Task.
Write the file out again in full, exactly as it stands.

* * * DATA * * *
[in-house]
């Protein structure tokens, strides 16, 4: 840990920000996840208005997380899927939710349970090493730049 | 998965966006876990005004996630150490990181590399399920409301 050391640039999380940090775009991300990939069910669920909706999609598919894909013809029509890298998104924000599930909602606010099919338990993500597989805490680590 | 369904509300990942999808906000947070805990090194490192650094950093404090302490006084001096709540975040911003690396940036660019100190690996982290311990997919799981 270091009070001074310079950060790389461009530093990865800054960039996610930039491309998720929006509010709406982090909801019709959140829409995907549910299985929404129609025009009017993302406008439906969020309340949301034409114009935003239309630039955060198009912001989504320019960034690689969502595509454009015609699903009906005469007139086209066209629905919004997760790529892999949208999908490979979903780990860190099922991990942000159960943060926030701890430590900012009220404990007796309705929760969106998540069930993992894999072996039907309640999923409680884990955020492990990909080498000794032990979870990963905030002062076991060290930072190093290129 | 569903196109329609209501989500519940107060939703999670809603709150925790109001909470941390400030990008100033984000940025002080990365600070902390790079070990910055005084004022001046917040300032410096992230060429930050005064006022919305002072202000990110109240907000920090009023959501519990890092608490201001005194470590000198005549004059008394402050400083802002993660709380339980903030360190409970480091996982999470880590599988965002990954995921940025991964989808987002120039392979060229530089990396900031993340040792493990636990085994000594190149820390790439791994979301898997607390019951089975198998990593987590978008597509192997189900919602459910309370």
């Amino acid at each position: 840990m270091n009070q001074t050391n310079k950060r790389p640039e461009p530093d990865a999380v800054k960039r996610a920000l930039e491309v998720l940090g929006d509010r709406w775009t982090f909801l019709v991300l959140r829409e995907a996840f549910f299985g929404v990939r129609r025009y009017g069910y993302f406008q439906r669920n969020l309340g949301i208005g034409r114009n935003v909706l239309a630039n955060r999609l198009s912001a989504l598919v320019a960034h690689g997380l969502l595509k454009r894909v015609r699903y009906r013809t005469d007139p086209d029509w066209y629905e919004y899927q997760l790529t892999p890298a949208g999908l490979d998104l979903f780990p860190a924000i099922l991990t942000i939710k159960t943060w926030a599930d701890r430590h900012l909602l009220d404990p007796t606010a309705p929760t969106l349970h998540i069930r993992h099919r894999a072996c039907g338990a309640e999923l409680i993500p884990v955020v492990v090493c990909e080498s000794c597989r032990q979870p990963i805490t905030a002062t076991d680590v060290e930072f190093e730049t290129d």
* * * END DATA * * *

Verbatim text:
[in-house]
């Protein structure tokens, strides 16, 4: 840990920000996840208005997380899927939710349970090493730049 | 998965966006876990005004996630150490990181590399399920409301 050391640039999380940090775009991300990939069910669920909706999609598919894909013809029509890298998104924000599930909602606010099919338990993500597989805490680590 | 369904509300990942999808906000947070805990090194490192650094950093404090302490006084001096709540975040911003690396940036660019100190690996982290311990997919799981 270091009070001074310079950060790389461009530093990865800054960039996610930039491309998720929006509010709406982090909801019709959140829409995907549910299985929404129609025009009017993302406008439906969020309340949301034409114009935003239309630039955060198009912001989504320019960034690689969502595509454009015609699903009906005469007139086209066209629905919004997760790529892999949208999908490979979903780990860190099922991990942000159960943060926030701890430590900012009220404990007796309705929760969106998540069930993992894999072996039907309640999923409680884990955020492990990909080498000794032990979870990963905030002062076991060290930072190093290129 | 569903196109329609209501989500519940107060939703999670809603709150925790109001909470941390400030990008100033984000940025002080990365600070902390790079070990910055005084004022001046917040300032410096992230060429930050005064006022919305002072202000990110109240907000920090009023959501519990890092608490201001005194470590000198005549004059008394402050400083802002993660709380339980903030360190409970480091996982999470880590599988965002990954995921940025991964989808987002120039392979060229530089990396900031993340040792493990636990085994000594190149820390790439791994979301898997607390019951089975198998990593987590978008597509192997189900919602459910309370």
């Amino acid at each position: 840990m270091n009070q001074t050391n310079k950060r790389p640039e461009p530093d990865a999380v800054k960039r996610a920000l930039e491309v998720l940090g929006d509010r709406w775009t982090f909801l019709v991300l959140r829409e995907a996840f549910f299985g929404v990939r129609r025009y009017g069910y993302f406008q439906r669920n969020l309340g949301i208005g034409r114009n935003v909706l239309a630039n955060r999609l198009s912001a989504l598919v320019a960034h690689g997380l969502l595509k454009r894909v015609r699903y009906r013809t005469d007139p086209d029509w066209y629905e919004y899927q997760l790529t892999p890298a949208g999908l490979d998104l979903f780990p860190a924000i099922l991990t942000i939710k159960t943060w926030a599930d701890r430590h900012l909602l009220d404990p007796t606010a309705p929760t969106l349970h998540i069930r993992h099919r894999a072996c039907g338990a309640e999923l409680i993500p884990v955020v492990v090493c990909e080498s000794c597989r032990q979870p990963i805490t905030a002062t076991d680590v060290e930072f190093e730049t290129d």